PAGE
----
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An Open Letter to the University of Saskatchewan by several students

 In the project briefs the university expresses an aspiration to improve the quality and quantity of humanities research. It intends to do this by removing some programs, and merging others. Research is a valuable goal, but to suggest that the problem with specific humanities programs within Arts and Science is that they are insufficiently productive is to miss the point. The University of Saskatchewan is not just a research institution. It is a university for the residents of Saskatchewan and for its students, and should take some time to consider their needs. The study of the humanities is a creditable pursuit and central to the idea of the university, it should be clear that the University of Saskatchewan has some obligation to provide a space, perhaps small but at least well defined, for the pursuit of that study. It is our belief that the proposals enumerated in the recent project briefs fulfill only half of this obligation. The space for the humanities presented in the briefs is certainly small, but it is also poorly defined.

Such poor definition entails that the university has failed in whatever duty of clarity it possessed. We know from reading the brief only that some future program shall exist, taking ‘the best parts’ from each of four programs: Religion and Culture, Philosophy, Women and Gender Studies and Modern Languages. Forgive us if we remain sceptical of the virtues of such a combination. The attitude of presumption that must be required for university administrators to suppose that they, and not the cumulative force of tradition, are sufficient to develop a new program from the base materials of these four programs is beyond us, and our understanding. Most plausibly, the four programs shall be made into one ‘interdisciplinary’ program, which offers more upper-level classes than any of the four previous programs individually, but fewer than the four programs collectively. Most students, however, are not interested in a poorly-defined ‘interdisciplinary’ program, but instead are interested in Modern Languages, or Philosophy, or Women’s and Gender Studies, or Religion and Culture. Most universities, considering applicants for postgraduate degrees, are not interested in students who have taken poorly-defined ‘interdisciplinary’ programs, but are instead interested in philosophers, or linguists, with a thorough education in their subject.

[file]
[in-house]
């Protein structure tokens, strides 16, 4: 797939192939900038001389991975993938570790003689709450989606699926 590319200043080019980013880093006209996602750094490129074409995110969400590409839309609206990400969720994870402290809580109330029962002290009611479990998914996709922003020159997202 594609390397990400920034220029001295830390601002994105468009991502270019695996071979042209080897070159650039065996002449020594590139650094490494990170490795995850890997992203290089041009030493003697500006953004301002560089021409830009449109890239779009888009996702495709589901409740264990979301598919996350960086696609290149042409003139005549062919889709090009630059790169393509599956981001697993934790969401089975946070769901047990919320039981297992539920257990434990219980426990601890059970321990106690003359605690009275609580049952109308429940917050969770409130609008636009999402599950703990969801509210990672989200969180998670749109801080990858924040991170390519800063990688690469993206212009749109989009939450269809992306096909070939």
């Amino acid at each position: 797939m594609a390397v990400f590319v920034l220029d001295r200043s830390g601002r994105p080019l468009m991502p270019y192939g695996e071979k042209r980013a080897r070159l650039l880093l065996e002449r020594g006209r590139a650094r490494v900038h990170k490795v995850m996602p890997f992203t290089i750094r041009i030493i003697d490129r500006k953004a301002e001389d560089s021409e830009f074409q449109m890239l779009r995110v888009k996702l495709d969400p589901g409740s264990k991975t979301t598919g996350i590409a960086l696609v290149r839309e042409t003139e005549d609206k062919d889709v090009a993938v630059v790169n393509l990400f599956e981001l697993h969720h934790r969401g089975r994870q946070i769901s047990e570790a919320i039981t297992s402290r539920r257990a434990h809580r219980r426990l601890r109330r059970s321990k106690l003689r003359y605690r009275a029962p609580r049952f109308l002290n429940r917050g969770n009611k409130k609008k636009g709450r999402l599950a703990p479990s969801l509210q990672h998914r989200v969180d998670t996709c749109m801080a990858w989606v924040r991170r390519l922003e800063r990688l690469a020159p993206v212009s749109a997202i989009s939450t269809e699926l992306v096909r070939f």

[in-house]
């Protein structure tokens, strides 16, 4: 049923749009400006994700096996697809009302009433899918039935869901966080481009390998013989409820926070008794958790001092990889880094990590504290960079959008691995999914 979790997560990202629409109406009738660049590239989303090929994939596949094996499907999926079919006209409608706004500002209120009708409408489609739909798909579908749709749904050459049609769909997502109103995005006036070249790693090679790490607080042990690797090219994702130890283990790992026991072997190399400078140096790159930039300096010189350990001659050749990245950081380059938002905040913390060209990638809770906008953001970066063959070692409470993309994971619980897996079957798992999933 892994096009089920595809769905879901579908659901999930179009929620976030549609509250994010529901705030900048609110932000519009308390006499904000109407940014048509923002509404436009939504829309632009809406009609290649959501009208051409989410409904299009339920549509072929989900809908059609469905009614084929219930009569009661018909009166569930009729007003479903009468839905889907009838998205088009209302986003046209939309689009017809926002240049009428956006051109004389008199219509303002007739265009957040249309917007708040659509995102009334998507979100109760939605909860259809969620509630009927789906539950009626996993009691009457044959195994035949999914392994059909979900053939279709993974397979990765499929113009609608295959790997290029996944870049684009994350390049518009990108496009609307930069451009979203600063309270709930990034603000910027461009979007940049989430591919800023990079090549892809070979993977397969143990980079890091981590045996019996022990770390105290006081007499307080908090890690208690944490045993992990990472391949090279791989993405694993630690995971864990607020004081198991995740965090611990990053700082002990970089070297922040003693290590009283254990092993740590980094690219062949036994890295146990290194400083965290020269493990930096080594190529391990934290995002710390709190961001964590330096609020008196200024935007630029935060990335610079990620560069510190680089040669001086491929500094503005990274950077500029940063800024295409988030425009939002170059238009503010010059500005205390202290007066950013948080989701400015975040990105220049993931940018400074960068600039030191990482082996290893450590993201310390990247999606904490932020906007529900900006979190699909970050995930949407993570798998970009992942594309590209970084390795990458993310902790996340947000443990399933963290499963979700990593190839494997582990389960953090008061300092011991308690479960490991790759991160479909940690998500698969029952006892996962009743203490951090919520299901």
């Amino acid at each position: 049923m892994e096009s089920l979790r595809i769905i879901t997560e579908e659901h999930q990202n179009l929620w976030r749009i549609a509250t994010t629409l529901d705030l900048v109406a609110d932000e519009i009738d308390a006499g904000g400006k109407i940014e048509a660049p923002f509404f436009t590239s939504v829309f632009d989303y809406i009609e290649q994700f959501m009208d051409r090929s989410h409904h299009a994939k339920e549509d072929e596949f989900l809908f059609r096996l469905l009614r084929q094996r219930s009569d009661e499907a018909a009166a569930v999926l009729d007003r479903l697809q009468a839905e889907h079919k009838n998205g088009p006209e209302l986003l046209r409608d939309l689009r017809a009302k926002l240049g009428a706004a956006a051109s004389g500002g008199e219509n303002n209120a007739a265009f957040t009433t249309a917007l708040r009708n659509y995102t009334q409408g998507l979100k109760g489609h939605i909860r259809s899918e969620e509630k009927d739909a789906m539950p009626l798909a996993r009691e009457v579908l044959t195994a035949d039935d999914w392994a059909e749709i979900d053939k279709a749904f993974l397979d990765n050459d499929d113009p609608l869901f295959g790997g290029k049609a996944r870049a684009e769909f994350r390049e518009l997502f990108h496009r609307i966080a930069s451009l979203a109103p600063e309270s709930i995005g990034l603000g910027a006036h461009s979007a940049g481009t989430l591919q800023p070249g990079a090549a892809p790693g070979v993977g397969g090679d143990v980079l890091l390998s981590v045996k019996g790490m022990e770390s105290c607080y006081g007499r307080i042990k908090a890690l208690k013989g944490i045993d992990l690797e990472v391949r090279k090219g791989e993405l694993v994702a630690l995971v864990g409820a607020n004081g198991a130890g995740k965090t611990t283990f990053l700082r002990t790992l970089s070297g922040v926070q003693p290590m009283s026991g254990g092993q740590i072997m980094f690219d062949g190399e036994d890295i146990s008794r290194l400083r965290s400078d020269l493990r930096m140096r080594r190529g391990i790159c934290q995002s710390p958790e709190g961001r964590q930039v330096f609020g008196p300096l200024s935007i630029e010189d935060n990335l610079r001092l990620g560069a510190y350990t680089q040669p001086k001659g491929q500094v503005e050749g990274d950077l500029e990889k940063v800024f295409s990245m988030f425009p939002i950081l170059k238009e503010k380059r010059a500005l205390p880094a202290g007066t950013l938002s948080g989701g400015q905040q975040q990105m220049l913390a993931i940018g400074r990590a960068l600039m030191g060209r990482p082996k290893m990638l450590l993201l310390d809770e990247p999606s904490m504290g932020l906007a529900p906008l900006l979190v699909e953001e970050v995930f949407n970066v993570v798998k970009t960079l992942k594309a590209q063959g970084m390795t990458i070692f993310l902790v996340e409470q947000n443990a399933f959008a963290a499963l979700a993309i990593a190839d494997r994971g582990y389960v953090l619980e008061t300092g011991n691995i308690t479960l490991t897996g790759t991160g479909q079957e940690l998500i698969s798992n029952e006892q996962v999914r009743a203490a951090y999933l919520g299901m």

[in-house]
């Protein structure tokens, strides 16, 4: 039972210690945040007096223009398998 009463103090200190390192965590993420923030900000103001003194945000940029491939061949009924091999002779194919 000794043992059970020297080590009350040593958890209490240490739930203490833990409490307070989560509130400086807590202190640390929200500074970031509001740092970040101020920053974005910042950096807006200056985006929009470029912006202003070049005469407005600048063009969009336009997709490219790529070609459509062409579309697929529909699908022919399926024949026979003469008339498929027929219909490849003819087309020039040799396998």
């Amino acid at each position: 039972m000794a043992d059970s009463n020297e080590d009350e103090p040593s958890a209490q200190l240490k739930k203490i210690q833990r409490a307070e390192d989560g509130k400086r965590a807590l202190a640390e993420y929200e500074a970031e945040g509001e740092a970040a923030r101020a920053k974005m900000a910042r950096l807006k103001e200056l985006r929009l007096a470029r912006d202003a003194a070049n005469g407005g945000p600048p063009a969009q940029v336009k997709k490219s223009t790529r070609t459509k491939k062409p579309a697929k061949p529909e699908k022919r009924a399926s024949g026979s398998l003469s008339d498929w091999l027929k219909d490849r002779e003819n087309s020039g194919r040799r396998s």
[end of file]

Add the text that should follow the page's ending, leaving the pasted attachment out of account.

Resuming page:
The real point, that the university has gutted departments by offering retirement and choosing not to replace faculty, is a little unhappier. The university knew that, perhaps even hoped that, faculty would retire. Those faculty are unlikely to be replaced. The university, then, intends to address a state of affairs of its own making and in what we believe to be a damaging way.

Gloss: While I cannot vouch for the authors’ description, anyone who has been watching Alberta universities recently should find the combination of a shiny acronym and communication strategy, hiring freezes in those departments with the least clout, and pressure on the more vulnerable programs to merge as familiar as the headaches that mark a winter Chinook.  This similarity is remarkable, although charity would suggest that it is best explained by the tendency of Canadian universities to aspire to similar things and borrow ideas from the same sources (see the Higher Education Strategy Associates for a forthright perspective on the later).  The duty of public universities in a thinly-populated country to preserve and spread the core of human knowledge, and not merely a fashionable or profitable subset, is not often acknowledged.  Not everyone can move hundreds of kilometers to the one properly-staffed program in their field, even if they know what that field will be before they have met people working in it.

An Open Letter to the University of Alberta by four professors

Dear Mr. Goss and the Board of Governors,

We are writing to apply for the position of President and Vice-Chancellor at the University of Alberta. As you will see from our CVs, we are eminently suited to fill this position. Indeed, we believe that by job-sharing this position, we would be able to do a better job than any one person could do – and the salary is certainly ample enough to meet the needs of all four of us. Indeed, for many of us one-fourth of your proposed minimum salary would double or triple our current wage.

Gloss: The proposed minimum salary is $400k/year, five times the average household income in Alberta before accounting for a generous list of benefits.  Bob Ellard wrote “The University of Calgary is a significant business … a $1.2-billion (a year) business.  The space, specifically for the president, that the board of governors worked out of was embarrassing.”  If a university president were essentially a CEO, then the president would need a CEO’s perks.